So the last day dawned, my Zumo decided to play again, all by itself with no special treatment this time and did in fact continue to work all the way home. I set off towards Calais at a fair old lick. The speed limit on the Polish motorway 150kph but I don't think anyone drives that slowly. The only interruption is the toll booths (all Polish motorways are subject to road use tolls) and at one of these I learned yet another lesson in the never-ending learning curve of motorcycle riding: when you unzip the top of your tank bag to retrieve the toll ticket, IMMEDIATELY zip it up again. Not long after leaving the last toll booth I noticed that my strip of pills had gone for a walk. Oh well, I'll HAVE to get home today now.

It felt strange having crossed into Germany to realise that I had now slowed down, in Germany, on an autobahn with no speed limit! It's true, the overall speed of the traffic was lower in Germany than in Poland. Those who reckon that speed limits reduce speeds need to pay attention.

I arrived in Calais well ahead of schedule and caught a train almost immediately. Obviously when I emerged at Folkestone, despite having enjoyed clear, dry, sunny weather all day, driving rain stayed with me all the way home.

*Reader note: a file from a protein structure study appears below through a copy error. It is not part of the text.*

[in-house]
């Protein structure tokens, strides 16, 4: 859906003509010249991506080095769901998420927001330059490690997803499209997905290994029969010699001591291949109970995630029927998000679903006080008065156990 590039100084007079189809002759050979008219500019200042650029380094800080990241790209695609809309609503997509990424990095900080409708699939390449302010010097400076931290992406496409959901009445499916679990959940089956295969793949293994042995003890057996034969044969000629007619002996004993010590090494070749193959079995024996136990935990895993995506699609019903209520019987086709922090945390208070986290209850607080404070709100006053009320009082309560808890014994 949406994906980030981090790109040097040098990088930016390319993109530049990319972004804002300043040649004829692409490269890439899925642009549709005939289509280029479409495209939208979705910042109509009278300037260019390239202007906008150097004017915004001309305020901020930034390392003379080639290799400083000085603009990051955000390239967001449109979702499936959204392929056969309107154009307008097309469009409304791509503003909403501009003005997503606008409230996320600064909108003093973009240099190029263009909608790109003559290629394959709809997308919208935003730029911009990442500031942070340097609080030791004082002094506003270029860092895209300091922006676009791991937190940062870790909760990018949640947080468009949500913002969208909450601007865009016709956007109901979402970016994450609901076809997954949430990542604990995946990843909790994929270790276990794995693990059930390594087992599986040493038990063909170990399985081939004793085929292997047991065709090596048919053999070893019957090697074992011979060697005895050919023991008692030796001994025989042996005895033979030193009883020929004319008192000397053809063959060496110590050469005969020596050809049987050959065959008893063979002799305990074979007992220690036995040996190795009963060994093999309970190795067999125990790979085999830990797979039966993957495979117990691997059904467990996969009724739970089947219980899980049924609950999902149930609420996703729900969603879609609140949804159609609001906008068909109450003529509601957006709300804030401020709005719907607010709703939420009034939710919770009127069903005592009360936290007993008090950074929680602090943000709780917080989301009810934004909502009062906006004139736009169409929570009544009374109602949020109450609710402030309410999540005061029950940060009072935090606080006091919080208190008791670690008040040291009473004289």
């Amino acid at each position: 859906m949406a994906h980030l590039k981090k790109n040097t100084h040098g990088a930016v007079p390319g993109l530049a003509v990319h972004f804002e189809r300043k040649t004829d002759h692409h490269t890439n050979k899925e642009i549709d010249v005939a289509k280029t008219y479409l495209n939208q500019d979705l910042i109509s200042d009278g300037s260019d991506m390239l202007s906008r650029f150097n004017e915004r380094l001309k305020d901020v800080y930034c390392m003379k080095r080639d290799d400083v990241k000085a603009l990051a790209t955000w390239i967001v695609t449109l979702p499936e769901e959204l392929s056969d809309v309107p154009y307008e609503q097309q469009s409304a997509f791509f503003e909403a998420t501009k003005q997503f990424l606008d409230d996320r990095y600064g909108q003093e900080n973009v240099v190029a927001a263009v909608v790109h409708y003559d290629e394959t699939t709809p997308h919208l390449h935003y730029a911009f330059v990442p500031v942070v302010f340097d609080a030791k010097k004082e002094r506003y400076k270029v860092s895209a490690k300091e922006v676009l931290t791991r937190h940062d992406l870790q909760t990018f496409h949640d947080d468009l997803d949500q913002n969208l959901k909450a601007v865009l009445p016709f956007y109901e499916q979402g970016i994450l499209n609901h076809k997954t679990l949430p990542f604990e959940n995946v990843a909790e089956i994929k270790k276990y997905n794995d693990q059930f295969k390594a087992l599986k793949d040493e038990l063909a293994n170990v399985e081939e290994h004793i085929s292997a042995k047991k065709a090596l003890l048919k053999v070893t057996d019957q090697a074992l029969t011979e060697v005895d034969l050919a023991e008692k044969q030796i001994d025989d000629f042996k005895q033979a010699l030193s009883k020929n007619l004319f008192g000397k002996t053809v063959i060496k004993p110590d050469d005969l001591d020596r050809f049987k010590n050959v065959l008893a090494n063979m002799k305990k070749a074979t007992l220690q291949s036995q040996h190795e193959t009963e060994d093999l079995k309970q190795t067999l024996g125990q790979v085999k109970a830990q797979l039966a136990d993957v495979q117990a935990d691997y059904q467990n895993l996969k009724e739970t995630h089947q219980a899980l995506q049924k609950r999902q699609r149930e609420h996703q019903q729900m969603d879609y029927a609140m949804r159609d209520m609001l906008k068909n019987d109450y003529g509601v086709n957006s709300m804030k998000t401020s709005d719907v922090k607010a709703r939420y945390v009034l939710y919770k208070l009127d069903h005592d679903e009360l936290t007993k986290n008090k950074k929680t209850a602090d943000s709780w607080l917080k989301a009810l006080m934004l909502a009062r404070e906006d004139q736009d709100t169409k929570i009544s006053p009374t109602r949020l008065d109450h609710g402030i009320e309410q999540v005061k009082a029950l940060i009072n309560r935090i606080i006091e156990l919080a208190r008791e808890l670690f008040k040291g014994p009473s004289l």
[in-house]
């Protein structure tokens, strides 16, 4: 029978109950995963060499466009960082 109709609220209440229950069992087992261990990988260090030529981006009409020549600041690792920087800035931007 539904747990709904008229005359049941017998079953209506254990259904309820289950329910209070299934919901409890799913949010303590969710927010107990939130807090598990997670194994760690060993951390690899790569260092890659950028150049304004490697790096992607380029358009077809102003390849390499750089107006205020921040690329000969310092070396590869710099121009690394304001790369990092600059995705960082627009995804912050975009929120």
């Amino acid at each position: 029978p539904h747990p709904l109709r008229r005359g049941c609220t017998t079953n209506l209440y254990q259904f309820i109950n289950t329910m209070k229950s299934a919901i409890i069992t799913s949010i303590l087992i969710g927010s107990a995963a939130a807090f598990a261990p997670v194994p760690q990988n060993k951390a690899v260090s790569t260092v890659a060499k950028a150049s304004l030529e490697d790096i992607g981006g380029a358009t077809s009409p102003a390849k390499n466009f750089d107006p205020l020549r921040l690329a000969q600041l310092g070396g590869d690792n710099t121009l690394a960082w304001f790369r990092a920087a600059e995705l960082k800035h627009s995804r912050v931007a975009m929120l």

Days away from home: 7
Miles ridden: 3,940
Highest speed: 96mph
Shortest day: 285 miles
Longest day: 945 miles

Would I recommend riding to/in Russia? absolutely. Lovely country, lovely people.

Being the first group of IBA riders we did legalities by the book but in future we'll be more relaxed: get third party motor insurance from a shack once you've crossed the border. It may well not be worth the paper it's written on in the event of a claim but it does make you legal. Nobody asked to see our International Drivers Permits but they're only £5 from a Post Office so what the hell. Nobody asked to see my fire extinguisher (yes fire extinguisher, what do you mean you don't carry one?) or, as far as I can tell, checked my fingerprints.

Travel the correct way - make yourself at home wherever you are as opposed to trying to make everywhere you go like home. Be patient and calm at border crossings. Our group included a Suzuki, a Triumph, a Honda, a Harley-Davidson and two BMWs so even if you ride a BMW you can still comfortably ride to Russia and back.

Sunday, 11 June 2017

Russian Ride To Eat

Previous instalment here.